For the second time this legislative session, the Waukee Chamber of Commerce hosted a Saturday coffee, where Waukee’s representatives in the State government were available to answer questions. Saturday, March 11, Sen. Charles Schneider and Rep. Rob Taylor visited Waukee City Hall and updated their constituents on what was going on at the State Capitol this year.
Much of the conversation was about the support of Education Savings Accounts, which would allow Iowa residents to use tax dollars towards the funding of private education.
One resident wanted to know where Schneider and Taylor stood on the issue of ESAs and expressed that she didn’t want public tax dollars going towards the funding of private schools.
Schneider said that there is no money in the budget for ESAs this time around, but that doesn’t mean it won’t come up in future years. He also said, to a lot of disagreement from those in attendance, that he is in favor of ESAs.
“Generally, I’ve been in favor,” Schneider said as those in attendance held up red “disagree” signs to show their opinions. “I think competition is good for public schools. I think that competition makes people better.”
Taylor, who stated that he, his wife, and his children are products of public schools. Taylor, himself, is a graduate of Des Moines Lincoln High School, his oldest daughter graduated from Valley, West Des Moines, his youngest daughter graduated from Waukee High School, and his two younger sons attend Waukee High School and South Middle School in Waukee.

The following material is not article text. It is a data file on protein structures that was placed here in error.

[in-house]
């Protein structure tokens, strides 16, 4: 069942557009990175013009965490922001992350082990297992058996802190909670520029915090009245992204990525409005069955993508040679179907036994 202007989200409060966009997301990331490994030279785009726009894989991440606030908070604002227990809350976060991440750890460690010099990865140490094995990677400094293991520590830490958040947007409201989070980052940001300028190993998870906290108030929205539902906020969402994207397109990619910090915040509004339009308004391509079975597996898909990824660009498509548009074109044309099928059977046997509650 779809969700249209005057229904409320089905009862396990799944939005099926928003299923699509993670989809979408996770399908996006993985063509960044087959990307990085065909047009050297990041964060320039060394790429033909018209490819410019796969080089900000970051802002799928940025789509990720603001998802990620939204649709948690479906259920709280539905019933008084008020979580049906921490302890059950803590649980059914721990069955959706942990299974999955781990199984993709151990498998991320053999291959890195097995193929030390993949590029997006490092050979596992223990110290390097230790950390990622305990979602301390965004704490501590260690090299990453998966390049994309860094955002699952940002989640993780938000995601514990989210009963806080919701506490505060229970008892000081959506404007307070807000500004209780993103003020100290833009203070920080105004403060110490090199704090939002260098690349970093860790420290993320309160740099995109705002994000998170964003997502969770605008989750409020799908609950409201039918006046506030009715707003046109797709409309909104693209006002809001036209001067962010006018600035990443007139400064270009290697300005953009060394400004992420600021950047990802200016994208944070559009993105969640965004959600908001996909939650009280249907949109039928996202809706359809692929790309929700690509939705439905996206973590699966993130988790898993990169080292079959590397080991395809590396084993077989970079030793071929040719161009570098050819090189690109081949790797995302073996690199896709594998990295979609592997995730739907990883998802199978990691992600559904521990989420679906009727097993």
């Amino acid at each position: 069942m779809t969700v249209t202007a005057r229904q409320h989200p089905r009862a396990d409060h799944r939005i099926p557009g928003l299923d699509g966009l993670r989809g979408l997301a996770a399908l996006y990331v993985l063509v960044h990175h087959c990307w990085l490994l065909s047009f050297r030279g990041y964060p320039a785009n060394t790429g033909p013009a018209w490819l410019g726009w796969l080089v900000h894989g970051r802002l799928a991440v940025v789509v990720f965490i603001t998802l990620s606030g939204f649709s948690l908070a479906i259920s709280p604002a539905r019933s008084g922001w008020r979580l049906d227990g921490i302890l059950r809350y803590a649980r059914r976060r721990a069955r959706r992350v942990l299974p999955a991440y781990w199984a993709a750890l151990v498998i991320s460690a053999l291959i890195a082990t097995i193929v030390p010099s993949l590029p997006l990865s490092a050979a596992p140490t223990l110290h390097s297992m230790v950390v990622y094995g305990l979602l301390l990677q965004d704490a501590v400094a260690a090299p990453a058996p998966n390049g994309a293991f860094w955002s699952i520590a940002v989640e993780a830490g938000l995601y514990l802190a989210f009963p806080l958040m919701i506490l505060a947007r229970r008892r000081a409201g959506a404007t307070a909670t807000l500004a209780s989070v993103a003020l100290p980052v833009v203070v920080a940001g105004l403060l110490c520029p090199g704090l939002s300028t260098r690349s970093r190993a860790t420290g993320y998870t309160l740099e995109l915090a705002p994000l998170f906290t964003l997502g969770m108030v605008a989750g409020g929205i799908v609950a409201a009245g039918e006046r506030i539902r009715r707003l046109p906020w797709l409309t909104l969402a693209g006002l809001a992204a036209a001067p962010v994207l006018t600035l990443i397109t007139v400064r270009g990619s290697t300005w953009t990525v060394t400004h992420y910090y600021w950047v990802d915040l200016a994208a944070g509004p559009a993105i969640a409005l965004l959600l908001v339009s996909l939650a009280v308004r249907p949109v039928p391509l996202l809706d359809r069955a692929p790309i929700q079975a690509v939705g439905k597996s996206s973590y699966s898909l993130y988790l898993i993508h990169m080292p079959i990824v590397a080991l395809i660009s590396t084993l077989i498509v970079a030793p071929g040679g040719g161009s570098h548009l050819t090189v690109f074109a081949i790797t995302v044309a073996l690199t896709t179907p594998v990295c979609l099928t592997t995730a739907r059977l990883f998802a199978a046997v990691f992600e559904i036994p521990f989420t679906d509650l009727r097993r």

He said that while he is an advocate of public schools, he also supports private schools.
“If there is a funding model that makes sense and we can fund without putting public school funding at risk, I’m for it,” Taylor said. “But I don’t think that we’re going to get there, at least while I’m an elected official.”
One citizen followed up on their comments about promoting competition in education, saying that it sounds like they are hoping for one side to win and one side to lose.
Schneider assured the 21-year-old resident that he does not want it to be a “zero-sum game” with a set number of winners and losers if competition were to be created by the use of ESAs.
“I think competition can be healthy and that it forces people to get better at what they do,” Schneider said. “In other districts where they have competition, that has helped schools get better and make improvements.”
Taylor said there is not necessarily a quality problem in the Waukee area, including Adel, Van Meter and other districts in the area, since they already compete with each other since there is open enrollment, allowing students in one district to enroll at another school in another district if they feel the need.
Taylor drew attention to the Clarke County Community School District in Osceola, where Taylor says that the literacy rate is only 68 percent.
“That is a situation where, if I were a parent in Clarke County School District right now, I would probably be looking for opportunities that I could send my kids to get a better education,” Taylor said. “Not because they necessarily have bad teachers, I don’t know the situation down there, but I do know the statistic and it’s sobering.”
There were also questions and discussions about stand your ground laws, illegal immigrants being targeted by law enforcement, the legislators’ involvement in the organization known as ALEC, and more.
Video of the event can be found through the Waukee Chamber website at https://www.waukeechamber.com/index.cfm/72670/42634/march_coffee_welcomes_community_residents.